Johnston was originally introduced to calligraphy by architect William Harrison Cowlishaw, who had him look at copies of old manuscripts. Calligraphy had always interested him, but it wasn’t until Central School of Arts and Crafts principal William Lethaby suggested he check out some manuscripts at the British Museum that he really got into it. As a result, in September of 1899, Johnston began his career as a calligraphy teacher at London’s Central School on Southampton Row. A font designer and sculptor, Eric Gill was one of his most prominent students.

Johnston’s influence on calligraphy was far-reaching, as he is recognized for resurrecting the art of contemporary handwriting and lettering on his own. A group of British typographers and calligraphers—including Graily Hewitt, Stanley Morison, Eric Gill, Alfred Fairbank, and Anna Simons—were profoundly influenced by his book Writing & Illuminating, & Lettering (1906). In addition to teaching calligraphy, Johnston created the Foundational hand, a handmade circular calligraphic handwriting style done with a wide pen.

Johnston initially taught his students an uncial hand with a flat pen angle, but afterward, with a tilted pen angle. This hand was referred to as the “Foundational Hand” in his 1909 work. Johnston’s impact extended beyond the classroom, as he was commissioned by Frank Pick to create a new typeface for the London Underground, which is still in use today with minimal changes.

Edward Johnston, a famous British calligrapher, at work in 1902

The Revival of Modern Calligraphy

Graily Hewitt was a calligrapher who worked closely with Edward Johnston and taught at the Central School of Arts and Crafts. He was instrumental in the resurgence of gilding in calligraphy and is credited with the resurrection of gilding on vellum with gesso and gold leaf. Hewitt was also a skilled type designer, and his work was published between 1915 and 1943. In 1921, he helped create the Society of Scribes and Illuminators (SSI), which is regarded as one of the world’s top calligraphy groups.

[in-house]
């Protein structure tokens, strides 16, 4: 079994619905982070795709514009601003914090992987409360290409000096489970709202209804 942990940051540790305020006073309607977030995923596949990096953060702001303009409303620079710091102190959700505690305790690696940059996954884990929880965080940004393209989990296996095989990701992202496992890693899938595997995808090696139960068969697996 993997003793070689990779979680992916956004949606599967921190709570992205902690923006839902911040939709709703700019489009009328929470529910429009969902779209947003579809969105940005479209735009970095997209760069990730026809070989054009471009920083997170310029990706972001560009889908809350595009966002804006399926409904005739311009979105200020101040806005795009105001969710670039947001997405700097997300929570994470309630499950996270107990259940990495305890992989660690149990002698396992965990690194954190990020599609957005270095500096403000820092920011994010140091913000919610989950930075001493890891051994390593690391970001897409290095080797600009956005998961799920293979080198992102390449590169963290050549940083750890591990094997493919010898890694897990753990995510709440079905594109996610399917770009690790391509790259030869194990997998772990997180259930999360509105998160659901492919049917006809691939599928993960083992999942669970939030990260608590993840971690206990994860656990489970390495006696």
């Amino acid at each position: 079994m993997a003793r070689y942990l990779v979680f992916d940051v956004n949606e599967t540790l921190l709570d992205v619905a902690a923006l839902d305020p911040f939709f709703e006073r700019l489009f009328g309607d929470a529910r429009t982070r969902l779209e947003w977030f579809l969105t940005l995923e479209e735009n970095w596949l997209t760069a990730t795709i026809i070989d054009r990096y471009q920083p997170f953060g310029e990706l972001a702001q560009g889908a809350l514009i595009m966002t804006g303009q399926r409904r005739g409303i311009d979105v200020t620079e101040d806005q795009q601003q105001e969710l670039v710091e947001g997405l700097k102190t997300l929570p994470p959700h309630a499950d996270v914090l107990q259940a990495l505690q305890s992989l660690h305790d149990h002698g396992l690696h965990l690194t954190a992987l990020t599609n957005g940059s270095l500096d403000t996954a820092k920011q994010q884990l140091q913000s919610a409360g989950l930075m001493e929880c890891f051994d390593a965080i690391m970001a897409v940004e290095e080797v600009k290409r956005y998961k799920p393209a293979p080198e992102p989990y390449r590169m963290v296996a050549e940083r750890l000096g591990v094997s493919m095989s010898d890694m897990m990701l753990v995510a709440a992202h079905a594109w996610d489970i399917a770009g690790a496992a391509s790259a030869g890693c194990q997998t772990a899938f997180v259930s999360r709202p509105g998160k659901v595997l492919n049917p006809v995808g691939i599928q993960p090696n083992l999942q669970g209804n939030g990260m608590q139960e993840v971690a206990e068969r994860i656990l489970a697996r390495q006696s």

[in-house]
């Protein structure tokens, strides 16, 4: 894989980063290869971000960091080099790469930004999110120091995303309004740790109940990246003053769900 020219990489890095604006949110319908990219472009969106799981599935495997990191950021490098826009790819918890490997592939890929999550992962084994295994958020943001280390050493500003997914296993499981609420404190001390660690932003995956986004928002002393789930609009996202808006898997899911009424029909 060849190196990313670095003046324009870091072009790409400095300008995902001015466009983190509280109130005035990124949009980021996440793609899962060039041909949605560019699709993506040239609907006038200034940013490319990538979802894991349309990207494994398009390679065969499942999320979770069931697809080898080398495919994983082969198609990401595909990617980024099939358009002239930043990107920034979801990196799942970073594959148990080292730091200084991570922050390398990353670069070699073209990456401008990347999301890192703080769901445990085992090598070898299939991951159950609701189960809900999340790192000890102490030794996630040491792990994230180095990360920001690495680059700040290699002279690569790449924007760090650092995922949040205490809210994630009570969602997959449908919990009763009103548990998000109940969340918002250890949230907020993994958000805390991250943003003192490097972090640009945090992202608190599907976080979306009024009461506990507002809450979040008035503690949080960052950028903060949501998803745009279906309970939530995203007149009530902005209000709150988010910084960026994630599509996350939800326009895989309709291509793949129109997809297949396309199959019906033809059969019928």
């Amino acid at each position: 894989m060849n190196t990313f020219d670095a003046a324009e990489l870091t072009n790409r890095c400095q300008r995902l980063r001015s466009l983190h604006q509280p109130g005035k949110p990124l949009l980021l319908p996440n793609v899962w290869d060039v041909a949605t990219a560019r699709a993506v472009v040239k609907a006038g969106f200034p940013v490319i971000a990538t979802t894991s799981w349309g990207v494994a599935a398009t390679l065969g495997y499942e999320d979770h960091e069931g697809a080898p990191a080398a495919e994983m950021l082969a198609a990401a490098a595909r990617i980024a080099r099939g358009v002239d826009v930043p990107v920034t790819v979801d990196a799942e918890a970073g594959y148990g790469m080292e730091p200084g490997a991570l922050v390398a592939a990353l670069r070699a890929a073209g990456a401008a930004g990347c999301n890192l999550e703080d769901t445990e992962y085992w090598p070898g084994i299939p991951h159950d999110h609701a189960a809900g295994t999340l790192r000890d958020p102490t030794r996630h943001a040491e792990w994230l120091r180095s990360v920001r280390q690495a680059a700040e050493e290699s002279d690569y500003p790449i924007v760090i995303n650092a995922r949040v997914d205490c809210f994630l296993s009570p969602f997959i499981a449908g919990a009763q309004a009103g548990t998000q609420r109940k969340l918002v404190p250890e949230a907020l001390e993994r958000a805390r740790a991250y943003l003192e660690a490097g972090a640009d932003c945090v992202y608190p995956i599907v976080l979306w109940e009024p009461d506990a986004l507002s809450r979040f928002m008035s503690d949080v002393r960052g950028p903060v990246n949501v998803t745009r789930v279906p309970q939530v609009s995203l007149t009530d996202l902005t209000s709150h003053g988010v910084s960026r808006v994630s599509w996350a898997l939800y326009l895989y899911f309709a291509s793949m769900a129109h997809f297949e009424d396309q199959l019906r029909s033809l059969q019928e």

Hewitt’s work has been both praised and condemned. He is well-known for his rendition of Cennino Cennini’s medieval gesso formulae, which were found from earlier ages by Donald Jackson, a British calligrapher. On November 19, 1947, the day before Prince Philip married Queen Elizabeth, Graily Hewitt drafted the patent announcing the conferring of the title of Duke of Edinburgh to him.

With her German translation of Writing and Illuminating, & Lettering in 1910, Anna Simons, a student of Edward Johnston, was essential in igniting interest in calligraphy in Germany. Rudolf Larisch, an Austrian lettering teacher at the Vienna School of Art, authored six lettering works that affected German-speaking calligraphers immensely. Because it had not been abandoned in printing, the Gothic hand had a great effect on the styles of German-speaking nations.

Rudolf Koch was Larisch’s buddy and younger contemporary. Koch’s writings, type designs, and teaching established him as one of the 20th century’s most important calligraphers in Northern Europe and, subsequently, the United States. Many European calligraphers, notably Karlgeorg Hoefer and Hermann Zapf, were instructed and influenced by Larisch and Koch.

Computer fonts, from word processors like Microsoft Word or Apple Pages to professional design software programs like Adobe InDesign, owe a great deal to the past and a tiny number of professional typeface designers today.

An example of Graily Hewitt's calligraphy

Calligraphy in the Form of Hand Lettering

Hand lettering is a fun technique to draw letters and words. It’s a cross between calligraphy and illustration, with the forms of the letters built up by hand. Hand lettering is different from calligraphy in that it entails drawing each line of a letter rather than making the entire letter with a single stroke.

One advantage of hand lettering is that there is no requirement for precision. Letterers are instead encouraged to establish their own style and can design letters in various ways. Hand lettering has no hard and fast restrictions, which allows for more flexibility and experimentation

Brush writing is a popular hand lettering technique that has been becoming more popular recently. It employs a brush pen or paintbrush to give each letter a more fluid and dynamic appearance. This style frequently employs more contrast between thick and thin strokes, resulting in a visually appealing appearance.

To make excellent hand lettering, it is necessary to first master the fundamentals of lettering, such as how to generate varying thicknesses in lines and how to maintain uniformity throughout several letters. After understanding these fundamentals, letterers can experiment with other styles and create their own distinctive designs.

Hand write ballpoint pen paper

In conclusion, calligraphy has a rich and intriguing history that stretches over centuries and nations. Calligraphy has evolved and inspired artists worldwide, from its roots in ancient China to its current resurgence by prominent pioneers such as Edward Johnston and Graily Hewitt. There is plenty to learn and explore in calligraphy, whether you are interested in traditional forms or newer versions such as hand lettering and brush writing. So, why not take up a pen and delve into the fascinating world of calligraphy yourself? Who knows, you could find a new hobby you will enjoy.